Several years ago, I had the privilege of representing The Associated Press as it celebrated its 150th anniversary. We were at a press event at the Newseum in northern Virginia to unveil a retrospective exhibit of artifacts and news bulletins that earned the wire service its reputation as one of the most esteemed news organizations in the world. Lou Boccardi, the AP’s powerful, but unassuming president (who CBS cajoled out of retirement to investigate the Dan Rather debacle), had just finished his remarks.
A late-arriving Washington Post photographer approached Mr. Boccardi to ask if he would mind going back up to the podium for a set-up shot. I’ll never forget the contempt in Mr. Boccardi’s eyes when he promptly refused and told the photographer to shoot whatever he liked. It was as if the shooter had committed sacrilege.
Today’s New York Times has a fascinating story on the famous photograph of Rosa Parks seated at the front of a Montgomery, Alabama bus with a dour white man seated in the background. We learn from Peter Applebome’s column that the mystery man behind Ms. Parks is not some southern segregationist, but rather a reporter for the UPI, the AP’s once biggest rival. He was asked to sit there by his photographer to more accurately frame the historical moment when the new law prohibiting racial discrimination went in to effect.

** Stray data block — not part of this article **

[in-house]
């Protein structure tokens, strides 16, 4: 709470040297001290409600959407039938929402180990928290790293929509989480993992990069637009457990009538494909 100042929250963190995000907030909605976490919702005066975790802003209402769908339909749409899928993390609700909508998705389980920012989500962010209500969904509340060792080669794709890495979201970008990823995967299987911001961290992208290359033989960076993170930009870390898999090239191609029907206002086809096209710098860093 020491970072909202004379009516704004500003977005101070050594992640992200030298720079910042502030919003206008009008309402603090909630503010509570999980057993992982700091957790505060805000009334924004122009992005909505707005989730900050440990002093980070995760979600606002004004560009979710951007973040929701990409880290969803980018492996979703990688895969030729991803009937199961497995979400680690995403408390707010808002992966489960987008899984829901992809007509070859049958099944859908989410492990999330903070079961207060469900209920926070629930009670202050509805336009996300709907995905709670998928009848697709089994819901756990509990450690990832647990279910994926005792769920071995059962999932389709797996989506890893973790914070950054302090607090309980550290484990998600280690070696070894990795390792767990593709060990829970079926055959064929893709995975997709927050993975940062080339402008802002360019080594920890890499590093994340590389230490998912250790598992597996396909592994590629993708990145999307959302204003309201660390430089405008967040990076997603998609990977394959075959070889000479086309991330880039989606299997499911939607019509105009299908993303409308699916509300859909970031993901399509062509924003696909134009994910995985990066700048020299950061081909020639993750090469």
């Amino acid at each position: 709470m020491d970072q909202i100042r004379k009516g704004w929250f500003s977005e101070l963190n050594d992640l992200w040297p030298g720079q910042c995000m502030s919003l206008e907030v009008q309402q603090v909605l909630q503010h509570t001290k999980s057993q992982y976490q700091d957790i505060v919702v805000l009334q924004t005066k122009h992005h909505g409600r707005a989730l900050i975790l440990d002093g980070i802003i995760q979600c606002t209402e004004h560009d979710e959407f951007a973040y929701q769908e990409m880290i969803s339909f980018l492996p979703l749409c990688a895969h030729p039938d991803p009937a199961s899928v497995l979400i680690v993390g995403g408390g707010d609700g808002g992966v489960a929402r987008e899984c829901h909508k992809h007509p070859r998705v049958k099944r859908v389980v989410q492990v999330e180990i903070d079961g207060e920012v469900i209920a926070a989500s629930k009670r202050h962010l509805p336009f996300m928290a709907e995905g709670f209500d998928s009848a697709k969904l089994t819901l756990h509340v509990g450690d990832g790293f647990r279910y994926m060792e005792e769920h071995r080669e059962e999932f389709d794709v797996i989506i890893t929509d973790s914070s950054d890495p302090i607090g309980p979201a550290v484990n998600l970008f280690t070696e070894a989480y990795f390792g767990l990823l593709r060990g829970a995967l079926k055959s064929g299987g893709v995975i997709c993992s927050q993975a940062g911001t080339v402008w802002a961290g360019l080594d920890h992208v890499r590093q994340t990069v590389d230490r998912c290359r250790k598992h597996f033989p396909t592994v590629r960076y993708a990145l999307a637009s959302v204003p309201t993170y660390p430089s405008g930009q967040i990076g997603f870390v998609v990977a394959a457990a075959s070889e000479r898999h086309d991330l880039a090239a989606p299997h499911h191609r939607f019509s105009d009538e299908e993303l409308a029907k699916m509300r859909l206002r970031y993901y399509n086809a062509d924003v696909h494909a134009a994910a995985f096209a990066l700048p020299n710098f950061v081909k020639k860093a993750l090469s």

The times have changed. Journalists bristle when they believe they are being played through artifice. Sure, the giant check presentations and ribbon-cutting ceremonies (over-sized scissors and all) are standard and accepted fare nowadays. They cause little harm. It’s when PR pros create a photo-op that is either blatantly commercial or aimed to deceive that the news media gets its dander up. And rightfully so.